Lake Otsego is seven nautical miles, enough for the curve of the Earth to be evident. Years ago we made the acquaintance of a local family and have been staying lakeside on their family compound. There's nothing so manly yet peaceful as waking up in a house full of Yankee and Red Sox fans. Oh what a beautiful morning!
WHAT COOPERSTOWN GETS RIGHT:
With an influx of NY Staties, local cops and visiting police help keep people safe. The fire department (right near Doubleday field) are in their finery and the engines are shining and ready for action. Retired players line the streets sitting at tables in front of stores, or in the stores, signing autographs, shaking hands and posing for pictures. Restaurants have food carts and BBQs out all weekend. Events seem to kick into high gear Friday through the big event on Sunday. Local breweries, bat companies and jewelers seem to be the biggest producers of tactile things. The sports paraphernalia items seem to be all in the same place on the same shelves every year, although they probably are making money hand over fist on induction weekend. T-shirts are one of my favorite items. There's the official shortsleeve from the Hall gift shop (no ticket needed) and many vendors sell their particular take on things.
The actual Field of Dreams is large, spacious, well maintained, and community volunteers and fundraisers help out with cleanup and selling food to the throngs.
There is also a complex of playing fields and dormitories for kids (and grownups) to come play tournaments in Cooperstown. (This is also called The Field of Dreams?)
The Blues Train runs on an old line between several of the local villages. It’s privately run, mostly by train-loving volunteers. There are many types of runs. My favorite is the “Adult Only” with a live local rock band playing on the half covered platform car. There's the main locomotive, passenger car, diner car (they make great all natural pizza), bar car and caboose. The trip starts before sundown a few villages away and rides into and back out of Cooperstown. It’s a nice way to spend three hours and make friends with the locals like our buddy Farmer Dick who we find every year and gives us his homemade cider mash.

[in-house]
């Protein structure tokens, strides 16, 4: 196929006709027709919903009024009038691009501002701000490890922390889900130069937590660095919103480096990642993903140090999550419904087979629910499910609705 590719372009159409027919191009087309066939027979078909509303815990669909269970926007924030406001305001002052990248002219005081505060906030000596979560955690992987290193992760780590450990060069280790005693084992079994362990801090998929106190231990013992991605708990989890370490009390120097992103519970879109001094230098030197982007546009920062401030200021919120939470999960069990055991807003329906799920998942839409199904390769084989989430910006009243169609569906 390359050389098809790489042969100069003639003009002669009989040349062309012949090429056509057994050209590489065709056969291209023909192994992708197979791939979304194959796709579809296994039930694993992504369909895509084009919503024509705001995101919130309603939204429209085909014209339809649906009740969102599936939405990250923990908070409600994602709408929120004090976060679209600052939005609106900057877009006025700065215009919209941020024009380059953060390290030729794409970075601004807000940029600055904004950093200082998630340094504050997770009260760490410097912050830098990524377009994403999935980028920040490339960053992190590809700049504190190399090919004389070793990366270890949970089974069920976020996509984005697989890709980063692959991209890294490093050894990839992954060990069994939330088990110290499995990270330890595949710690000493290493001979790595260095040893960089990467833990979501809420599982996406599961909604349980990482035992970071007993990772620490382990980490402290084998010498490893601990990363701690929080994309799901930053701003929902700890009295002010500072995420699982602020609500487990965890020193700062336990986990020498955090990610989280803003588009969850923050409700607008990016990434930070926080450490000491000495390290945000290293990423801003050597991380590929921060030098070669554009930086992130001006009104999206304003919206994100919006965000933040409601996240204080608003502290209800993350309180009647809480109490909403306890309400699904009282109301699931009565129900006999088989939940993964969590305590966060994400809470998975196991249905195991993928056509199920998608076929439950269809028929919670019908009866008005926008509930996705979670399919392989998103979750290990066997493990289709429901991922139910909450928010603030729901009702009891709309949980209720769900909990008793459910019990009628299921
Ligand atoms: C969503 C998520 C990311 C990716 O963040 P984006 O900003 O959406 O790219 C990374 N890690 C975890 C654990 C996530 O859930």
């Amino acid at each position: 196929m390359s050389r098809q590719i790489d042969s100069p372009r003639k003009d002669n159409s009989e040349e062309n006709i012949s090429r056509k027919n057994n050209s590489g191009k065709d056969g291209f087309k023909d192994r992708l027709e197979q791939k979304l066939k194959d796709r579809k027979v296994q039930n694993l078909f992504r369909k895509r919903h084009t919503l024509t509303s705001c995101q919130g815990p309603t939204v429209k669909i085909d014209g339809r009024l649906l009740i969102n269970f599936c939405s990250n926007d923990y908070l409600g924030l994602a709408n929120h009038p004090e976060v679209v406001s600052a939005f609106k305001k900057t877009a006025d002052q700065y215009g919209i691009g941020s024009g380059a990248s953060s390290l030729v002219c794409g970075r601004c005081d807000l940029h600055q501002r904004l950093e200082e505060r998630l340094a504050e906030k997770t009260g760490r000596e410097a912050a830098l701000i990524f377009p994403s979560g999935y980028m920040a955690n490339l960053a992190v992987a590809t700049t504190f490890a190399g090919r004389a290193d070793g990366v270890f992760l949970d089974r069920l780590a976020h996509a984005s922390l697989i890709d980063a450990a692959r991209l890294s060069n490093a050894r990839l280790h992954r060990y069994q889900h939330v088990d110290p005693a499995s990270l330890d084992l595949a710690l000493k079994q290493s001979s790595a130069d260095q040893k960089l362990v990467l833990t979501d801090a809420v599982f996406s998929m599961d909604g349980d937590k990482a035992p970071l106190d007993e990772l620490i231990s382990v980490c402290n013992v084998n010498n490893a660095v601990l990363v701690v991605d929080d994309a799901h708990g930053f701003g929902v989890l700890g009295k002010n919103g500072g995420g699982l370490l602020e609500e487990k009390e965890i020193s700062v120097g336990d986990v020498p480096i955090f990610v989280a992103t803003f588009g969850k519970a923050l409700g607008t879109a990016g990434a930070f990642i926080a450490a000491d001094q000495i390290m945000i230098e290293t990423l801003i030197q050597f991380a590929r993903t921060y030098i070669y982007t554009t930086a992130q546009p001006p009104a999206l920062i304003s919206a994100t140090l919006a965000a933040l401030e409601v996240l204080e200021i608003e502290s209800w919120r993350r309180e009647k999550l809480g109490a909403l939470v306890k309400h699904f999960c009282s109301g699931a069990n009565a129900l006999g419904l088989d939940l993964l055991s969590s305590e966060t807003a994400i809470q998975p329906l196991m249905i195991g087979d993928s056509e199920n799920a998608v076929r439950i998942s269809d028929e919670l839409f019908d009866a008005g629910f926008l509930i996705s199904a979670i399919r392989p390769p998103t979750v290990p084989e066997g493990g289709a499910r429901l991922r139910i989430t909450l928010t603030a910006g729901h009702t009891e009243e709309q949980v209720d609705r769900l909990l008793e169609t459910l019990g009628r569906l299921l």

WHAT COOPERSTOWN GETS WRONG:
Parking. They could relax restrictions along the side streets. I mean, there’s not so many places to park the Oscar Meyer Weinermobile in this place. If the neighbors don't like it (some don't), it’s only one weekend a year.
Separating the annual interleague MLB game at Doubleday Field from Induction weekend. Sure, regular interleague play has diminished the appeal of watching the D'Backs play the Mariners, and some say the park is too small for an official game, but they say that about Fenway Park too. And many managers played their benches. I say let them play and let it count as an official game. Put it on TV and let's see a barrage of homeruns on the roofs of the neighbors. The minor league game is still interesting to watch, but let's see the big guys!
HOW HOPKINTON CAN BE MORE LIKE COOPERSTOWN:
1. Be open to a developer building a hotel. Seriously, there's no place for anyone to stay in town and hotels in the surrounding towns make out like bandits. Local room tax. Boom.
2. DO build the Marathon Museum. It's a nice way to get people to visit year round.
3. MORE restaurants, places to shop downtown.
4. MORE emphasis on the town commons and vendors and artists perform during the weekend.
5. MORE events in Hopkinton leading up to the Marathon
6. Find a way to keep people interested in sticking around the commons on Sunday. It's a ghost town by noon since the BAA changed the starting times.
7. MORE events with retired runners and champions
8. Invite Pete Rose and his reality show wife. I digress but good.
In summary, Cooperstown has places for people to be and things to do all summer. Hopkinton would have to add lots of interesting things to do. We don't need to spend tax money sending anyone to New York to see. (Also, baseball wasn't even invented in Cooperstown.)
Frank D’Urso is an old time Zisk contributer and SABR member. He is amazed that the Red Sox have won three World Series in the past decade or so, and still plays in the annual 100 Inning fundraiser to defeat ALS. Throws a clunky knuckleball.